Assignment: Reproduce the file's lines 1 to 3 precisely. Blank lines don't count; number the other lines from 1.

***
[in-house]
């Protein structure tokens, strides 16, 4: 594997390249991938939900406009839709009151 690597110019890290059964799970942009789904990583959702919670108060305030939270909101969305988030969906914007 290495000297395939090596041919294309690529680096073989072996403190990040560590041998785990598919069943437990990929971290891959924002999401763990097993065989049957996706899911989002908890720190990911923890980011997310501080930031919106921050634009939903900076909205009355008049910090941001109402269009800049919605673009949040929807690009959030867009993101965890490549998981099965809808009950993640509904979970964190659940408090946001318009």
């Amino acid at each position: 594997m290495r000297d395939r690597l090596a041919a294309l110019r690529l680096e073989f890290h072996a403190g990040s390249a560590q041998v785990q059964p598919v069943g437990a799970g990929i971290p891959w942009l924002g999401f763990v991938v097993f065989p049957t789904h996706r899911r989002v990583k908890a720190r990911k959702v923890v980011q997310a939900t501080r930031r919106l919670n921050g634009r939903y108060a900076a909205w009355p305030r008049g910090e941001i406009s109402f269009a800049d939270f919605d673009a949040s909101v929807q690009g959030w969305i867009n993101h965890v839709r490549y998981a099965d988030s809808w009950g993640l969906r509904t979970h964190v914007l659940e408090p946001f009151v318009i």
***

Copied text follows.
[in-house]
């Protein structure tokens, strides 16, 4: 594997390249991938939900406009839709009151 690597110019890290059964799970942009789904990583959702919670108060305030939270909101969305988030969906914007 290495000297395939090596041919294309690529680096073989072996403190990040560590041998785990598919069943437990990929971290891959924002999401763990097993065989049957996706899911989002908890720190990911923890980011997310501080930031919106921050634009939903900076909205009355008049910090941001109402269009800049919605673009949040929807690009959030867009993101965890490549998981099965809808009950993640509904979970964190659940408090946001318009």
């Amino acid at each position: 594997m290495r000297d395939r690597l090596a041919a294309l110019r690529l680096e073989f890290h072996a403190g990040s390249a560590q041998v785990q059964p598919v069943g437990a799970g990929i971290p891959w942009l924002g999401f763990v991938v097993f065989p049957t789904h996706r899911r989002v990583k908890a720190r990911k959702v923890v980011q997310a939900t501080r930031r919106l919670n921050g634009r939903y108060a900076a909205w009355p305030r008049g910090e941001i406009s109402f269009a800049d939270f919605d673009a949040s909101v929807q690009g959030w969305i867009n993101h965890v839709r490549y998981a099965d988030s809808w009950g993640l969906r509904t979970h964190v914007l659940e408090p946001f009151v318009i």